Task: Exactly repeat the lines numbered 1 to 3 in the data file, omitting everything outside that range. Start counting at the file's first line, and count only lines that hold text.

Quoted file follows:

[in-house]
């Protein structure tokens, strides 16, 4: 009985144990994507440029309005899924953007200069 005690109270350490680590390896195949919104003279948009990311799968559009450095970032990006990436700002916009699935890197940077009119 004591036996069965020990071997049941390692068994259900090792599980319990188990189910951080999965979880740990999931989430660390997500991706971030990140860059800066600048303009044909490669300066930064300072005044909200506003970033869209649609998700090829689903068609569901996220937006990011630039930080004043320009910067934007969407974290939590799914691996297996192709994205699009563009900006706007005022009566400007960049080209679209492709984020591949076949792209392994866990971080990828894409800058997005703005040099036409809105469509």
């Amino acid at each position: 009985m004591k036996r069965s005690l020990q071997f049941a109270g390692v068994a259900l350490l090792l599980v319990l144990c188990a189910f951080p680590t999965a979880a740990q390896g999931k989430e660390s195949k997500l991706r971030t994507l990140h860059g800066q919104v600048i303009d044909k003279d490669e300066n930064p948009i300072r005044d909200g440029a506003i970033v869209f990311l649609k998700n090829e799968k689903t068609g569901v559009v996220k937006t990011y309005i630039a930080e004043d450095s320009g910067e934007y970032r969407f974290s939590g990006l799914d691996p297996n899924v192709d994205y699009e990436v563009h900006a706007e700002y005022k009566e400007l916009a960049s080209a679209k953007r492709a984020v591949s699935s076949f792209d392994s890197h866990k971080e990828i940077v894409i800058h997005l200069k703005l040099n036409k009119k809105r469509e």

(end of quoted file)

[in-house]
């Protein structure tokens, strides 16, 4: 009985144990994507440029309005899924953007200069 005690109270350490680590390896195949919104003279948009990311799968559009450095970032990006990436700002916009699935890197940077009119 004591036996069965020990071997049941390692068994259900090792599980319990188990189910951080999965979880740990999931989430660390997500991706971030990140860059800066600048303009044909490669300066930064300072005044909200506003970033869209649609998700090829689903068609569901996220937006990011630039930080004043320009910067934007969407974290939590799914691996297996192709994205699009563009900006706007005022009566400007960049080209679209492709984020591949076949792209392994866990971080990828894409800058997005703005040099036409809105469509």
């Amino acid at each position: 009985m004591k036996r069965s005690l020990q071997f049941a109270g390692v068994a259900l350490l090792l599980v319990l144990c188990a189910f951080p680590t999965a979880a740990q390896g999931k989430e660390s195949k997500l991706r971030t994507l990140h860059g800066q919104v600048i303009d044909k003279d490669e300066n930064p948009i300072r005044d909200g440029a506003i970033v869209f990311l649609k998700n090829e799968k689903t068609g569901v559009v996220k937006t990011y309005i630039a930080e004043d450095s320009g910067e934007y970032r969407f974290s939590g990006l799914d691996p297996n899924v192709d994205y699009e990436v563009h900006a706007e700002y005022k009566e400007l916009a960049s080209a679209k953007r492709a984020v591949s699935s076949f792209d392994s890197h866990k971080e990828i940077v894409i800058h997005l200069k703005l040099n036409k009119k809105r469509e």